In a July 1 note sent to member states of the International Atomic Energy Agency (IAEA) - and seen by Reuters - Iran said it had officially triggered the nuclear deal's dispute resolution process on May 10, 2018, after the United States withdrew. Under that process, if a party is not happy with attempts to address their complaint they can "treat the unresolved issue as grounds to cease performing its commitments in whole or in part." However, two Western officials with knowledge of the accord, speaking on condition of anonymity, said Iran has never formally triggered the dispute resolution process. Iran also argues that it can reduce in its commitment because, under a separate provision, the agreement said: "Iran has stated that it will treat such a re-introduction or re-imposition of the sanctions ... or such an imposition of new nuclear-related sanctions, as grounds to cease performing its commitments under this JCPOA in whole or in part." The dispute resolution process could take up to 65 days to play out unless extended by consensus. The following explains how the process works.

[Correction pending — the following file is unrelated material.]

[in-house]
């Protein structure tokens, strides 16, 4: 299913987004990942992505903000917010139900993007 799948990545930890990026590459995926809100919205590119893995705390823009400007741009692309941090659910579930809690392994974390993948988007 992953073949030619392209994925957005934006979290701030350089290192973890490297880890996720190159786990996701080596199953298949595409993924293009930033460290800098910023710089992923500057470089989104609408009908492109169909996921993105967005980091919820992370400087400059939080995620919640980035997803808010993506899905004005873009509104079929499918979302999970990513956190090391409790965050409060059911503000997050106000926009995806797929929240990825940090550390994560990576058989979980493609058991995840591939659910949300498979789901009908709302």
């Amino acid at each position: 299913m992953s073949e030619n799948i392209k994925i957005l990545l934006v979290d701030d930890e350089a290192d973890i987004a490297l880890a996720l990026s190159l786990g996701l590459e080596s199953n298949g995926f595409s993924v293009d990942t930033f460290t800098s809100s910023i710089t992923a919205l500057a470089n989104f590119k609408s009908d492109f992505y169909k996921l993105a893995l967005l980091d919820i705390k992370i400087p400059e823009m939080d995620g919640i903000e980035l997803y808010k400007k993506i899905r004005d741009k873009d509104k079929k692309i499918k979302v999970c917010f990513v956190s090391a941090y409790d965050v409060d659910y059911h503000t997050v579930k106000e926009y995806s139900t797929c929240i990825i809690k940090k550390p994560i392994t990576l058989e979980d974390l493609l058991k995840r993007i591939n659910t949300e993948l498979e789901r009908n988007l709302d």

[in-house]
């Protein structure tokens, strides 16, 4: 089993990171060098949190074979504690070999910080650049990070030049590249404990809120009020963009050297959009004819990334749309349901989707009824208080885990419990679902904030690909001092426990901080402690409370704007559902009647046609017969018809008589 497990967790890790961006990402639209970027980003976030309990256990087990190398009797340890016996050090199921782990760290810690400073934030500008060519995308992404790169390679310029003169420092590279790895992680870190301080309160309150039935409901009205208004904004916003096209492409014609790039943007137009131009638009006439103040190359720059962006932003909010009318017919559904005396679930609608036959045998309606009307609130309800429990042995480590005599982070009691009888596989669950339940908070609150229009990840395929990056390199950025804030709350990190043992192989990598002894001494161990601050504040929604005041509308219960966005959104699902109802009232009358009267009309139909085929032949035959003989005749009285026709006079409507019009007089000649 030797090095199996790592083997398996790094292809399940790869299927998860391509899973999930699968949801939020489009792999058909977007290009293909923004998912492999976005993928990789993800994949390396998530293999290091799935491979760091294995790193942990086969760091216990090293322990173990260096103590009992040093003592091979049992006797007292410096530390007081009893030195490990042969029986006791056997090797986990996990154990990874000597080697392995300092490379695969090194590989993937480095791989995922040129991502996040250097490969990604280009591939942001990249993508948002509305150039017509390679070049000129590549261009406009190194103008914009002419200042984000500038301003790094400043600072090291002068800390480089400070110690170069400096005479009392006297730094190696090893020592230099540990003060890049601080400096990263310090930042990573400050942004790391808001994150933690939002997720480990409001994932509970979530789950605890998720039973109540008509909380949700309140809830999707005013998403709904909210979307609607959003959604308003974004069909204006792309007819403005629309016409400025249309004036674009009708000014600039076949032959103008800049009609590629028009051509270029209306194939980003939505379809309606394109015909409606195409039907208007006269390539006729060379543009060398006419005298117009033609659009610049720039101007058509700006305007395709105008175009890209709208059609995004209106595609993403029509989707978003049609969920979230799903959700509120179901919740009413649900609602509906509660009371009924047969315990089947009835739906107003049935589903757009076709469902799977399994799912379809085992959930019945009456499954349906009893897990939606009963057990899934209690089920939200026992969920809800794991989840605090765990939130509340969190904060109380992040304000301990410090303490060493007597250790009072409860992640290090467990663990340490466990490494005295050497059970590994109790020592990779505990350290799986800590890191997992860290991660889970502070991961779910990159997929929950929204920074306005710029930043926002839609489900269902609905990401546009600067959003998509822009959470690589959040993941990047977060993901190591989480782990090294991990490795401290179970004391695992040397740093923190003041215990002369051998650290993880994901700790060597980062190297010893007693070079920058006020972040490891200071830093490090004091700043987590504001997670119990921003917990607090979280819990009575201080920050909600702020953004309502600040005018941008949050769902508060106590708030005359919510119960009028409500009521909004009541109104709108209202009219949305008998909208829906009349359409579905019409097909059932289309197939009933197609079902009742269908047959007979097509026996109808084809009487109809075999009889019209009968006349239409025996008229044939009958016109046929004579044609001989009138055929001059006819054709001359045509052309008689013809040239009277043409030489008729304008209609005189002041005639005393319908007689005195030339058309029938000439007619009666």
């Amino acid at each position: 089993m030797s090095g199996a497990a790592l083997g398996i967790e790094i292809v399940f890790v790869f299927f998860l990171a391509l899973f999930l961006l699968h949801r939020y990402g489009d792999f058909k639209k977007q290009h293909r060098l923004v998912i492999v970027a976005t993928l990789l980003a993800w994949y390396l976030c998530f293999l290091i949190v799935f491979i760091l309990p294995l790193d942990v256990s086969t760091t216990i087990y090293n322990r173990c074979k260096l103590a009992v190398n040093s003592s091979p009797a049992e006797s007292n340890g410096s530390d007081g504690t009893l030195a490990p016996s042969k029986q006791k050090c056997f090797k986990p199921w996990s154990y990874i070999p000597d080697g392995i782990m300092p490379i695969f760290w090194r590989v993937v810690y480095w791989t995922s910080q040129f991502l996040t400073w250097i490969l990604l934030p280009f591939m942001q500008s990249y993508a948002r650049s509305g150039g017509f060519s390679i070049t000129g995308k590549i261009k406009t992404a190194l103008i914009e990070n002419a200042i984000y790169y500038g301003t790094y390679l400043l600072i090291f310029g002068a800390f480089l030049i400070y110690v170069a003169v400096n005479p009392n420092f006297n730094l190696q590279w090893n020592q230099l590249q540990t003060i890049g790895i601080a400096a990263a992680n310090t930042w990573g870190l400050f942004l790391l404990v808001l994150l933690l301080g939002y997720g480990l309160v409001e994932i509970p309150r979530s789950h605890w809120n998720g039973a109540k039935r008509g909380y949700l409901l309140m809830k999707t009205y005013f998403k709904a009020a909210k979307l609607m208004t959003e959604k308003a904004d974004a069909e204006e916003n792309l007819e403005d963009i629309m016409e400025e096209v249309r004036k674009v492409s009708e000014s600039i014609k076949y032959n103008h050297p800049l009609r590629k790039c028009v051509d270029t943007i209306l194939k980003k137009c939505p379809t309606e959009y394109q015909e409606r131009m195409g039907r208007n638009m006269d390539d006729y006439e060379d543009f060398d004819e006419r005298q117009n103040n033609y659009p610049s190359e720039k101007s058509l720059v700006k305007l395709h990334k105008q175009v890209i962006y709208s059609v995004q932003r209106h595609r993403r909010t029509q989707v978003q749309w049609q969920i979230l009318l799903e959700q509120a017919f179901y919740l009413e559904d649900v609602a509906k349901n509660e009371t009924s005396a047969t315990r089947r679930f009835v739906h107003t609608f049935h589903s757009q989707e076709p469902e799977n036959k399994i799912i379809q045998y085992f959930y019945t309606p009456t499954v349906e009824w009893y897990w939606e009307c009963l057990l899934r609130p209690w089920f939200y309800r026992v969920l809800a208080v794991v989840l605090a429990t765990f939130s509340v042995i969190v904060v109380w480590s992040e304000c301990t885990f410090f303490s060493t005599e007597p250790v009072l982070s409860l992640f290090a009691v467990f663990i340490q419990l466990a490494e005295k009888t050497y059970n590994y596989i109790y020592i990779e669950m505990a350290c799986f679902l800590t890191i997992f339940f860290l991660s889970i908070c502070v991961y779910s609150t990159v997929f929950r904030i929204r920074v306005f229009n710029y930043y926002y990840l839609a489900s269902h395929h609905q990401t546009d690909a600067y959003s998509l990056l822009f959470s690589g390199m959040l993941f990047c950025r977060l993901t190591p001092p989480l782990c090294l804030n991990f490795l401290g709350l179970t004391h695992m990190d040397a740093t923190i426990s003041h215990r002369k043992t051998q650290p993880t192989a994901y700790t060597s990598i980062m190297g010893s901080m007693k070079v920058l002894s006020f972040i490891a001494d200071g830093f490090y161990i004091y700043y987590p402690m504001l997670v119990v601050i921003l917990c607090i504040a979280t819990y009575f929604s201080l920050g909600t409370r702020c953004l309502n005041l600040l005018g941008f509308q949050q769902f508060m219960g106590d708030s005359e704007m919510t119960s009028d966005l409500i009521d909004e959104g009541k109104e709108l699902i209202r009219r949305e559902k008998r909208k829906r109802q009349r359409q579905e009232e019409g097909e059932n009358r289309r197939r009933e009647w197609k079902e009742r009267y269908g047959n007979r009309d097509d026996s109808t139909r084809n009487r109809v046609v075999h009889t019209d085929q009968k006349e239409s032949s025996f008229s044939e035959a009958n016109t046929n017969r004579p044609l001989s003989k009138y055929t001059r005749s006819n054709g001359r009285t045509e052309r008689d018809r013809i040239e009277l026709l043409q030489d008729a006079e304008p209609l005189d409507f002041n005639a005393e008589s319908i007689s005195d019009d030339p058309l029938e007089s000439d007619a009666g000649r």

PICTURED: President Donald Trump displays a presidential memorandum after announcing his intent to withdraw from the JCPOA Iran nuclear agreement in the Diplomatic Room at the White House in Washington, May 8, 2018.